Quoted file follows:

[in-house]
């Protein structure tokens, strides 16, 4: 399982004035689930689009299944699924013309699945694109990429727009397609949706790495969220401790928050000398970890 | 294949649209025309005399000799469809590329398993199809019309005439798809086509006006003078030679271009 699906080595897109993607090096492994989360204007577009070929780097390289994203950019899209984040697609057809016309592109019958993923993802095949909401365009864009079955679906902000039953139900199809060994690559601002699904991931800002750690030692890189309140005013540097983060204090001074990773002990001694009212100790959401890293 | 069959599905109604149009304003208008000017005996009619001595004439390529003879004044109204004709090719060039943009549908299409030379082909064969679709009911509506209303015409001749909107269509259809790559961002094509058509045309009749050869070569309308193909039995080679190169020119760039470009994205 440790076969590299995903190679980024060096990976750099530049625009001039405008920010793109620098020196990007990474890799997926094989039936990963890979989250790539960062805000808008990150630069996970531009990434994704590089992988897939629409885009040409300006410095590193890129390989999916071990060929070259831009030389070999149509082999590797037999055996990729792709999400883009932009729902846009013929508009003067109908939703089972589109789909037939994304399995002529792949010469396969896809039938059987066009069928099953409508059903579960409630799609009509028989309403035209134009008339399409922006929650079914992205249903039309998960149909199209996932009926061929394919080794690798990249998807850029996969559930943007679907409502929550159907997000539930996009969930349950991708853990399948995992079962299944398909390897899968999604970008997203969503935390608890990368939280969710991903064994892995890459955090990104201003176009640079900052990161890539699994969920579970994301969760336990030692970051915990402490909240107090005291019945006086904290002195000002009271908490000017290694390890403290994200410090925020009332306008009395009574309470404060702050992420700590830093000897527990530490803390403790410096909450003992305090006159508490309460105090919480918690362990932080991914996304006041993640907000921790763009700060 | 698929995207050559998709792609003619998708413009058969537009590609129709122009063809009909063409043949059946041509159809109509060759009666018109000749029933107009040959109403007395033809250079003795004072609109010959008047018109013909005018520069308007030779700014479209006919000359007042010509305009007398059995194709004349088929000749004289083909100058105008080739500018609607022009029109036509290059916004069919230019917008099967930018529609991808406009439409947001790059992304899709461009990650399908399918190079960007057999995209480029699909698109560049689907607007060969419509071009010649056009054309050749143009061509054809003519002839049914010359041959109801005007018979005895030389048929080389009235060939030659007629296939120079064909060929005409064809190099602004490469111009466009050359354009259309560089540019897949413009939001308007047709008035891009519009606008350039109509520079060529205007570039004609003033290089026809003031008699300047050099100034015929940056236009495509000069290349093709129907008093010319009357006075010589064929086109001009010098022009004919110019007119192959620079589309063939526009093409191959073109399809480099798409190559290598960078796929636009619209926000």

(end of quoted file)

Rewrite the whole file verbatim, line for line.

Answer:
[in-house]
């Protein structure tokens, strides 16, 4: 399982004035689930689009299944699924013309699945694109990429727009397609949706790495969220401790928050000398970890 | 294949649209025309005399000799469809590329398993199809019309005439798809086509006006003078030679271009 699906080595897109993607090096492994989360204007577009070929780097390289994203950019899209984040697609057809016309592109019958993923993802095949909401365009864009079955679906902000039953139900199809060994690559601002699904991931800002750690030692890189309140005013540097983060204090001074990773002990001694009212100790959401890293 | 069959599905109604149009304003208008000017005996009619001595004439390529003879004044109204004709090719060039943009549908299409030379082909064969679709009911509506209303015409001749909107269509259809790559961002094509058509045309009749050869070569309308193909039995080679190169020119760039470009994205 440790076969590299995903190679980024060096990976750099530049625009001039405008920010793109620098020196990007990474890799997926094989039936990963890979989250790539960062805000808008990150630069996970531009990434994704590089992988897939629409885009040409300006410095590193890129390989999916071990060929070259831009030389070999149509082999590797037999055996990729792709999400883009932009729902846009013929508009003067109908939703089972589109789909037939994304399995002529792949010469396969896809039938059987066009069928099953409508059903579960409630799609009509028989309403035209134009008339399409922006929650079914992205249903039309998960149909199209996932009926061929394919080794690798990249998807850029996969559930943007679907409502929550159907997000539930996009969930349950991708853990399948995992079962299944398909390897899968999604970008997203969503935390608890990368939280969710991903064994892995890459955090990104201003176009640079900052990161890539699994969920579970994301969760336990030692970051915990402490909240107090005291019945006086904290002195000002009271908490000017290694390890403290994200410090925020009332306008009395009574309470404060702050992420700590830093000897527990530490803390403790410096909450003992305090006159508490309460105090919480918690362990932080991914996304006041993640907000921790763009700060 | 698929995207050559998709792609003619998708413009058969537009590609129709122009063809009909063409043949059946041509159809109509060759009666018109000749029933107009040959109403007395033809250079003795004072609109010959008047018109013909005018520069308007030779700014479209006919000359007042010509305009007398059995194709004349088929000749004289083909100058105008080739500018609607022009029109036509290059916004069919230019917008099967930018529609991808406009439409947001790059992304899709461009990650399908399918190079960007057999995209480029699909698109560049689907607007060969419509071009010649056009054309050749143009061509054809003519002839049914010359041959109801005007018979005895030389048929080389009235060939030659007629296939120079064909060929005409064809190099602004490469111009466009050359354009259309560089540019897949413009939001308007047709008035891009519009606008350039109509520079060529205007570039004609003033290089026809003031008699300047050099100034015929940056236009495509000069290349093709129907008093010319009357006075010589064929086109001009010098022009004919110019007119192959620079589309063939526009093409191959073109399809480099798409190559290598960078796929636009619209926000």